Covid-19 health risk by county, compared to the national average. New York Times map; click on the image to enlarge it.
Many areas of the U.S. that haven't yet seen major pandemic outbreaks could still be hard-hit in the coming months because of higher chronic health issues like obesity, diabetes, high blood pressure, and other ailments. Many of those counties, are rural.

"Large parts of the South and Appalachia are especially vulnerable, according to a health-risk index created for The New York Times by PolicyMap, a company that analyzes local health data," Nadja Popovich, Anjali Singhvi, and Matthew Conlen report for the Times. "The index for the first time identifies counties with high rates of the underlying conditions that increase residents’ risk of becoming severely ill if they are infected with the coronavirus. Even in lower-risk counties, a significant proportion of the population is living with these conditions."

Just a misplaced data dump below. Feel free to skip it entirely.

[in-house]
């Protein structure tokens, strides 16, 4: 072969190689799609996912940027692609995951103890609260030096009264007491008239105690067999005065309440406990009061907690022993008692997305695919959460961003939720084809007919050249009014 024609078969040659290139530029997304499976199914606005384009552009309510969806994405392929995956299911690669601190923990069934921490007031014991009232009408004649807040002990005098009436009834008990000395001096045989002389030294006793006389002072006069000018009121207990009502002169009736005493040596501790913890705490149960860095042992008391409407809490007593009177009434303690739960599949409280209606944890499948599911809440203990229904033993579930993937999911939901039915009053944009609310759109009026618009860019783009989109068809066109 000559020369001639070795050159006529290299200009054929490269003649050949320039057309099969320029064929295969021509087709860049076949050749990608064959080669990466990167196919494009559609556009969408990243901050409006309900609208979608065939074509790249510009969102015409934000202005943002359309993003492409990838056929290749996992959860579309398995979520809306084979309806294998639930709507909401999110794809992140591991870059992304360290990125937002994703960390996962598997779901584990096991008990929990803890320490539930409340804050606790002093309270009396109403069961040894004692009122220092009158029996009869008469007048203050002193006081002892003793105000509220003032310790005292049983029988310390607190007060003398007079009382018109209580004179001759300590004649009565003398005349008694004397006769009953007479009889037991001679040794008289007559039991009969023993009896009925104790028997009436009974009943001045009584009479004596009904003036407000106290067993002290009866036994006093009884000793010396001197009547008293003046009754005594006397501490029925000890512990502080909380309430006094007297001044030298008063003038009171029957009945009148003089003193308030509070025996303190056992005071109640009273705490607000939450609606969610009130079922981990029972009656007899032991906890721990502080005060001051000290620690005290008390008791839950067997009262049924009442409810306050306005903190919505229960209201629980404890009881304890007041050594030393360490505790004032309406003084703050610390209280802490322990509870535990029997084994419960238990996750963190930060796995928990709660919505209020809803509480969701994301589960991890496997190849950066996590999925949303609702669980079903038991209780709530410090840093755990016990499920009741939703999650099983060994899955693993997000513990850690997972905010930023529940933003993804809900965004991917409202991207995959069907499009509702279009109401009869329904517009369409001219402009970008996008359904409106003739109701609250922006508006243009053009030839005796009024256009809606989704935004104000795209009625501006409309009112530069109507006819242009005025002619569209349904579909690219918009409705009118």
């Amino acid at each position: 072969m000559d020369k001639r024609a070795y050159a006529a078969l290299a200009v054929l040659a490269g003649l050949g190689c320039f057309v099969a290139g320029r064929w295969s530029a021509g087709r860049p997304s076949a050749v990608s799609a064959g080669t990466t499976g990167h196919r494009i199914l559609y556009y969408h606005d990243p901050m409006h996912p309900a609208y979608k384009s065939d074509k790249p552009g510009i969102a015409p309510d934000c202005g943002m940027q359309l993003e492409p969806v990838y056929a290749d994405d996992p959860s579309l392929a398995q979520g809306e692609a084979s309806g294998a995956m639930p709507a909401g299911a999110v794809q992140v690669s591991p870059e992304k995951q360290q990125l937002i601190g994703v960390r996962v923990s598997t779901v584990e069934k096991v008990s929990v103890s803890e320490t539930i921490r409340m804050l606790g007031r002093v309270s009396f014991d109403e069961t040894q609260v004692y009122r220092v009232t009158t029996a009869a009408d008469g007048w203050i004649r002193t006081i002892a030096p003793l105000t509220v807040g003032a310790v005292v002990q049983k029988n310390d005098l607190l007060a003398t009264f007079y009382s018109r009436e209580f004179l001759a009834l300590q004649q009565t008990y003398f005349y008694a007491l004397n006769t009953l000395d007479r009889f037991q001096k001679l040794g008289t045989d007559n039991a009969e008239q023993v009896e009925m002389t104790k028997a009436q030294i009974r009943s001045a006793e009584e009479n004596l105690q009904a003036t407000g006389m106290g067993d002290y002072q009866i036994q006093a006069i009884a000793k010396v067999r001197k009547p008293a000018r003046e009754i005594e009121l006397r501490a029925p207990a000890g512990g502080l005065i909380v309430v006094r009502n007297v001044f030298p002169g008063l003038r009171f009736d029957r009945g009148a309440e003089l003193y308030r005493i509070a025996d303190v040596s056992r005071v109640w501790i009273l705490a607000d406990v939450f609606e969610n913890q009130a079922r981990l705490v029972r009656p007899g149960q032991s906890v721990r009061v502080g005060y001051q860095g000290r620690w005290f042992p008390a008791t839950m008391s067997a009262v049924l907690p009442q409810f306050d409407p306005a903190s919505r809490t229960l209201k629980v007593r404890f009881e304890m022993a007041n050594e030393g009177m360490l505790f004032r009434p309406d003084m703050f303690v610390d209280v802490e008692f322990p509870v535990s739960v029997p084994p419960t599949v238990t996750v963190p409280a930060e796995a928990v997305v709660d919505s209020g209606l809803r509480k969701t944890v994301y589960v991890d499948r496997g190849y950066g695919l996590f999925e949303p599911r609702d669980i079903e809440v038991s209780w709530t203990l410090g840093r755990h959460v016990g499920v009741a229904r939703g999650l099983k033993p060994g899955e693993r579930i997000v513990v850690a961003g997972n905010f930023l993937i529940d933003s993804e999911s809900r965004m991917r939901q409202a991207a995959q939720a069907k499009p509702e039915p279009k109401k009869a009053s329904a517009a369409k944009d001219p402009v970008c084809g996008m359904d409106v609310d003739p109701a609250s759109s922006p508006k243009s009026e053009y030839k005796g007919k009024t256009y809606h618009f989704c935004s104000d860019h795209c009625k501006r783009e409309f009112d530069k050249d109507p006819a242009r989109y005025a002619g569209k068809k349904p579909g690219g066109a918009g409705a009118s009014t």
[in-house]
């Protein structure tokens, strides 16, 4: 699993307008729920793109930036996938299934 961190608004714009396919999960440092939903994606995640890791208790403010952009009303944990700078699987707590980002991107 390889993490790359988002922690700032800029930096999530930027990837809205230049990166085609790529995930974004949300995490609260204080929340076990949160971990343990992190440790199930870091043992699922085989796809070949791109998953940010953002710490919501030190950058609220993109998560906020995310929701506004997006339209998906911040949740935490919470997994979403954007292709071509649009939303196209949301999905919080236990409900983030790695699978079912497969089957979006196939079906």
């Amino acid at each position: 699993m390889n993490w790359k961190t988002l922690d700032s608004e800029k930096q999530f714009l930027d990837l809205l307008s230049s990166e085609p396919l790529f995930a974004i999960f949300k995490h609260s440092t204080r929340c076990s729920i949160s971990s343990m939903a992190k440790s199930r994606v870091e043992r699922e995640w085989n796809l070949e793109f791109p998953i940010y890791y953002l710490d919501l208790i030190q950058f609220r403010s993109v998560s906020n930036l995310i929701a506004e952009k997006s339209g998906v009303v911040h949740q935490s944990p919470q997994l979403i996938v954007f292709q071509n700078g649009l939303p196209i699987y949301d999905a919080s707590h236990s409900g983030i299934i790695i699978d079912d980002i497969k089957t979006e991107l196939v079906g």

The index's top 11 highest-risk counties where coronavirus cases are growing are all in rural, heavily African American counties in the Black Belt and the Mississippi Delta. Among them, Dallas County, Alabama, has the highest population, at about 44,000.